Thursday, May 13, 2010

Plant Find: OKC Orchid Show

The SouthWest Regional Orchid Growers Association (SWROGA) held their annual orchid show and sale in Oklahoma City on April 28-May 2.  This was one of the show and sales that the American Orchid Society supported, making it a big event.  There were probably 10-15 different vendors there selling orchids and a good 30-40 exhibits of orchids.  It was quite overwhelming!  Each exhibit had anywhere from 30-100 orchids on display, I would guess.

The variety of size, colors, growth patterns in the orchid family is just astounding.  Even within a particular genus, I was surprised to see growth habits that were very different.  The particular one that I noted was Dendrobium, which I am familiar with.  Of the 3 orchids I had at home, when I went to this show, 2 of them were Dendrobiums.  But I saw two different growth habits from the ones that I had.  Mine have the more typical tall cane structure.

Anyway, these events are wonderful because you can get right up next to these amazing, award-winning orchids and take tons of pictures.  I was telling Christie I could probably make a good ten years worth of calendars based on my best 120 pictures I took that day!  These events are also great because you can buy some really nice orchids for a reasonable price and talk with the growers about how to keep them alive.  After much debate, I decided on three choice orchids to bring home with me:

Maxillaria tenuifolia

Maxillaria tenuifolia

This is one of the first orchids I saw in the "sale" area.  One of the growers asked if we had ever smelled the coconut orchid.  He held up a really cool looking orchid with bulbs and grass like features and a handful of red and yellow blooms near the base of the plant.  We sniffed and were amazed at the strong scent.  I was surprised to see an affordable price tag on this unusual blooming orchid.  As we walked around, we noticed that two other vendors had the same orchid - each a little smaller than the previous and each a little cheaper, but all three blooming.  Since I wanted to buy multiple orchids, I went home with the smallest and cheapest of these plants.  Since then, my plant has put out a new bud, which is really exciting!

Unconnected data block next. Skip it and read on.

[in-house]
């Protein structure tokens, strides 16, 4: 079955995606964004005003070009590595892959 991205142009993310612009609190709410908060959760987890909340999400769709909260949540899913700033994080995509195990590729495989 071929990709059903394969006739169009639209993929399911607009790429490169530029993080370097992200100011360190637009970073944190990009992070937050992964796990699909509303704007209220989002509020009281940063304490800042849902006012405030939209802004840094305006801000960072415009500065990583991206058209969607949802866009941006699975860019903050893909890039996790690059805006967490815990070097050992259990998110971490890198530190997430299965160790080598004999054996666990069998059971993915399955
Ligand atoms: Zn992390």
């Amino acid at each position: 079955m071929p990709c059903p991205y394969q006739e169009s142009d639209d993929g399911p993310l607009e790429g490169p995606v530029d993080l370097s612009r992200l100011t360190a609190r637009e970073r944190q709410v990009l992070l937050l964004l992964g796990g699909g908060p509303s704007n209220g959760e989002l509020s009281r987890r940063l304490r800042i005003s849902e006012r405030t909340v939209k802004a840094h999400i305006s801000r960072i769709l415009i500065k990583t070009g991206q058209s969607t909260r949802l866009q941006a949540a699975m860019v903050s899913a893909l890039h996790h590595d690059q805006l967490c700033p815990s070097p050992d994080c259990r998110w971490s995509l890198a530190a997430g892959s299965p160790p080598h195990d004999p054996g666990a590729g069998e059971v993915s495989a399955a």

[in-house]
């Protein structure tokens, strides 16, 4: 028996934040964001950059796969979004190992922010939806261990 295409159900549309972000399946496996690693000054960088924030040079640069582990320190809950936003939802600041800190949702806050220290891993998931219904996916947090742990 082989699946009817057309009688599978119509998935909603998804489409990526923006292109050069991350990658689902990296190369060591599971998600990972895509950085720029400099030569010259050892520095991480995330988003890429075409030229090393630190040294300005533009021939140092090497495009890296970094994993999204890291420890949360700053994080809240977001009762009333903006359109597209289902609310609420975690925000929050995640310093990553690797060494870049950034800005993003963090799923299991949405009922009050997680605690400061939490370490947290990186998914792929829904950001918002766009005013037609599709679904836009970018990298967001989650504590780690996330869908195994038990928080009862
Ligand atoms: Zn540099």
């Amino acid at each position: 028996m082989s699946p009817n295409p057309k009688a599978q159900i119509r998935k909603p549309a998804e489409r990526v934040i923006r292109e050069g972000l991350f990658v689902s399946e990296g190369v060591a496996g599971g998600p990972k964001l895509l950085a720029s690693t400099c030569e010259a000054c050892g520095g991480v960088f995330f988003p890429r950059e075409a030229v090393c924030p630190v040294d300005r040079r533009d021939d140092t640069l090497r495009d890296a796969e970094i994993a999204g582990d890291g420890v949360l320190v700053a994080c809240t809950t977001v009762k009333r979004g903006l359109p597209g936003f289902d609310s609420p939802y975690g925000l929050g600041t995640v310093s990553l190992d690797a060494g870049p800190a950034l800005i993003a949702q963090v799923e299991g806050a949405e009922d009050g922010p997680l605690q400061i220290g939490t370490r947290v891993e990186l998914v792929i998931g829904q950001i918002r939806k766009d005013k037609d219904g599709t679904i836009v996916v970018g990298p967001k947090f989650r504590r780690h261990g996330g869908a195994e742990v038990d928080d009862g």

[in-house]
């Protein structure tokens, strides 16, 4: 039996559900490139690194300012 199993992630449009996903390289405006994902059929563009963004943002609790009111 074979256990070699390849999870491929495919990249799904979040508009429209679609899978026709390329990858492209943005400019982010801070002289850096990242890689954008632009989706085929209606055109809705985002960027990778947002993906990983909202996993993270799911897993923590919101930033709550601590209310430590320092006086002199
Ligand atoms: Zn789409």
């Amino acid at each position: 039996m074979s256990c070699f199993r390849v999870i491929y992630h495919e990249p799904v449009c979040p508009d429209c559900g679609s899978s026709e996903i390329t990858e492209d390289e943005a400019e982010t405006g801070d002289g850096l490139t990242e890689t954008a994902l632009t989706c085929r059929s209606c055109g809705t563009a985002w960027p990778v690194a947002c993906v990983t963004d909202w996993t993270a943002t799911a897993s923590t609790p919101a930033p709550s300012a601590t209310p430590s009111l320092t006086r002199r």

Stanhopea wardii

Stanhopea wardii

While we were looking at the exhibits I would point out specific unusual genera and tell Christie that we needed to look for these genera in the sale area.  While Phalaenopsis, Oncidium and Dendrobiums are beautiful flowers, you can find those pretty easily at Lowe's.  I wanted to buy some more unusual plants at the sale.  Two of the genera on my list were Stanhopea and Gongora.  I found both, but the one that fit my budget best were the Stanhopea.  I bought a full hand full of Stanhopea plants that were taped together for only $5!  These plants weren't blooming and might still have some a couple of seasons before they get to blooming maturity, but I'm willing to wait it out.  Stanhopea blooms hang down below the plant on long peduncles, so they are usually potted in a hanging basket.  I potted my plant in orchid bark mix and stuck the pot in one of my orchid hanging baskets in the top of my greenhouse.  I need to remember to stay on top of watering this plant, since it is in a quick-draining mix and in a warm place in the greenhouse.

Macodes lowii

Macodes lowii

I have admired "jewel orchids" for quite a while.  Most people on first glance don't realize that it is an orchid.  The dark, velvety foliage doesn't look like other orchids.  And the subtle while flowers don't look very showy, like many orchids that people are familiar with.  One vendor had these little jewels available for just $10 and I knew I would be leaving with one.  I chose a Macodes and have placed him on a shaded shelf in my greenhouse.

1 comment:

  1. Hope you have very good luck with your new orchids! I will be looking forward to photos of the new blooms. :-)